Established in 1982 by Jo Curtis, Ambassador Kathryn Hall, Lorraine Griffin Kircher and Liz Minyard, the North Texas Food Bank (“NTFB”) addresses the critical issue of hunger by providing food-insecure North Texans with edible surplus food and grocery items otherwise destined for landfills.
Today, NTFB leads the fight against hunger by distributing donated, purchased and prepared food to 439,000 unduplicated individuals annually through a network of more than 200 Partner Agencies and 1,000 feeding sites in 13 North Texas counties, including: Collin, Dallas, Delta, Denton, Ellis, Fannin, Grayson, Hopkins, Hunt, Kaufman, Lamar, Navarro and Rockwall. 61% of NTFB clients are minority, 82% of client households earn less than $20,000 annually and a staggering 83.4% of NTFB clients are food insecure – meaning they would otherwise have no alternative source of food. Furthermore, food insecurity affects the elderly to a disproportionate degree, given their fixed incomes and higher medical costs, in fact, every month 31.5% of NTFB clients must make a choice between food and medical care. Established in 1982 by Jo Curtis, Ambassador Kathryn Hall, Lorraine Griffin Kircher and Liz Minyard, the North Texas Food Bank addressed the critical issue of hunger by providing food-insecure North Texans with edible surplus food and grocery items otherwise destined for landfills.
Hunger continues to be a growing problem across the United States, and North Texas is no different. Based on Feeding America’s Map the Meal Gap 2014 report, the estimated current annual need in North Texas was approximately 92 million nutritious meals. NTFB was operating at maximum capacity with its current facilities and was unable to meet the remaining need for an additional 30 million nutritious meals annually.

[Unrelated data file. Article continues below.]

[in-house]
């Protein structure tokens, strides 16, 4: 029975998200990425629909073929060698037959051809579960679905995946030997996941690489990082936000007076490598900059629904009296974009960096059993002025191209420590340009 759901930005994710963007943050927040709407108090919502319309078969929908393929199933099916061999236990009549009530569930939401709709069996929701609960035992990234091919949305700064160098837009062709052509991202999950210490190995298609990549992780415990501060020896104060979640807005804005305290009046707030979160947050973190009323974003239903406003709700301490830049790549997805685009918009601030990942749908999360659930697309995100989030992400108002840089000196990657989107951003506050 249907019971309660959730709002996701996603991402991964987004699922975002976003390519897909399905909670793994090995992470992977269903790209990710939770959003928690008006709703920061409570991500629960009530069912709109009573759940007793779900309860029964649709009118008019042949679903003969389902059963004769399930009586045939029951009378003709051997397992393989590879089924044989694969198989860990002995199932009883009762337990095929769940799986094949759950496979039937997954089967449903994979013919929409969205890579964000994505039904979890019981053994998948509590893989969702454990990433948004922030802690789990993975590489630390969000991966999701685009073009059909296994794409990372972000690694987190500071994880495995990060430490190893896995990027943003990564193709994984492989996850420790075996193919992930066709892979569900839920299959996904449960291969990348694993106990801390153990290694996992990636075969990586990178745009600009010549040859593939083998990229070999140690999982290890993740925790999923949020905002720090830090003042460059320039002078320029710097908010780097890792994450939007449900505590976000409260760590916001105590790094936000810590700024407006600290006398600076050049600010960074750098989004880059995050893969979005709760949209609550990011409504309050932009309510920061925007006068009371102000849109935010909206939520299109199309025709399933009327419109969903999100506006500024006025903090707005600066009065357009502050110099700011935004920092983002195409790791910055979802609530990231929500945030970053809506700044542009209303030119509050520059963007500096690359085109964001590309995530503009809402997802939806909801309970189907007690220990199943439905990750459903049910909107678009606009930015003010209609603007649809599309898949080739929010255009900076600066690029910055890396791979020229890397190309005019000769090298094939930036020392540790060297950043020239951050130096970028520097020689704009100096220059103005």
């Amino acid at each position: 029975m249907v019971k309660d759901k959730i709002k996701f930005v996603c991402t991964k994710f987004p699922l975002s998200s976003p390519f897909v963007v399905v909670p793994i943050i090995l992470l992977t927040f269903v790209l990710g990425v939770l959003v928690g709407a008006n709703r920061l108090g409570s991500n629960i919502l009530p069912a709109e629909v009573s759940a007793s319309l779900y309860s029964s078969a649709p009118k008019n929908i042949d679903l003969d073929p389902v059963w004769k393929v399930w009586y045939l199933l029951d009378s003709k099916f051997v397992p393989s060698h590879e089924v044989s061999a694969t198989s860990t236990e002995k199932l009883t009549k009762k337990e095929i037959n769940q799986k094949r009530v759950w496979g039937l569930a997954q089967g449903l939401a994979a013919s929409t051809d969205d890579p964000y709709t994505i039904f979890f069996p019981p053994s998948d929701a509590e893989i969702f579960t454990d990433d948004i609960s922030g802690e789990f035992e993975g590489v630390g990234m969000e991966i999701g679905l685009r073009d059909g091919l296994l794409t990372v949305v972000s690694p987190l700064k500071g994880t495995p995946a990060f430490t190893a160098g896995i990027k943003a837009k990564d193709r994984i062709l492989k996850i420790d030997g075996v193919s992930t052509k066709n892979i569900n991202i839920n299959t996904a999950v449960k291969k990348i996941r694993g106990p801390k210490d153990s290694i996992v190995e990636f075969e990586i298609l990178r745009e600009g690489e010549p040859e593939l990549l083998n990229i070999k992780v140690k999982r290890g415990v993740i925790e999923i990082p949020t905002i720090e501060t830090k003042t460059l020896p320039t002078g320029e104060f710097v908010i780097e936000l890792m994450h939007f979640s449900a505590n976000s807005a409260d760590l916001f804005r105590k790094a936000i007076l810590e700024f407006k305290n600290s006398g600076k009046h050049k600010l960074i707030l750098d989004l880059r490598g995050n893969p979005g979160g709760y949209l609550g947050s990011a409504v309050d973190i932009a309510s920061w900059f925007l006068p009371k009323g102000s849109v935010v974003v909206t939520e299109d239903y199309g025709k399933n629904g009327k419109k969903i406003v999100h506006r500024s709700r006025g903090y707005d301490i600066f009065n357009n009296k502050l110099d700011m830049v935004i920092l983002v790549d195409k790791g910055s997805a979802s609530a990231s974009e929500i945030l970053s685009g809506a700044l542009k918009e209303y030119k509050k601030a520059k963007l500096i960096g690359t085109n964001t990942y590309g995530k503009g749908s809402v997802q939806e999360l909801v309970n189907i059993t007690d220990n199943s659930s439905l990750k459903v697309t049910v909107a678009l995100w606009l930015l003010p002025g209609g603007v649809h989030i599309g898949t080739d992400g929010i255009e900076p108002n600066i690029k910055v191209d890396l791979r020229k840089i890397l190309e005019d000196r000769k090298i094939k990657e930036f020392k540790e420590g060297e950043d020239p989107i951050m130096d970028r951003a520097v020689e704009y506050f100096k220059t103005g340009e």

According to Feeding America, one in six people in NTFB’s 13-county service area (856,060 total) were at risk for hunger and hunger-related health issues, and the number of food-insecure individuals continued to rise. The populations most affected were families living below the poverty line, the working poor, seniors on a fixed income, adults with disabilities and children.
As part of its $55 million Stop Hunger Build Hope Capital Campaign, NTFB developed a plan for a new Northern Distribution Center in Collin County. The proposed 200,000 square foot facility is expected to house 60,000 square feet of dry warehouse space, 70,000 square feet of refrigerated warehouse space, 12,000 square feet of office space, seven refrigerated docks, 11 dry docks, a Community Garden, and a 28,000 square foot volunteer center with the capacity to accommodate up to 400 volunteers per day.
In September, 2017, Crescent Growth Capital facilitated a $24M NMTC financing to help fund the $27.4M construction cost of the new Northern Distribution Center, using allocation provided by Texas Mezzanine Fund and Pacesetter, with a NMTC investment provided by US Bank. The approximately $4.4M in net NMTC subsidy directly reduced the amount of capital campaign funds required to complete this particular project, as well as affording the non-profit some flexibility for the other Stop Hunger Build Hope Capital Campaign projects.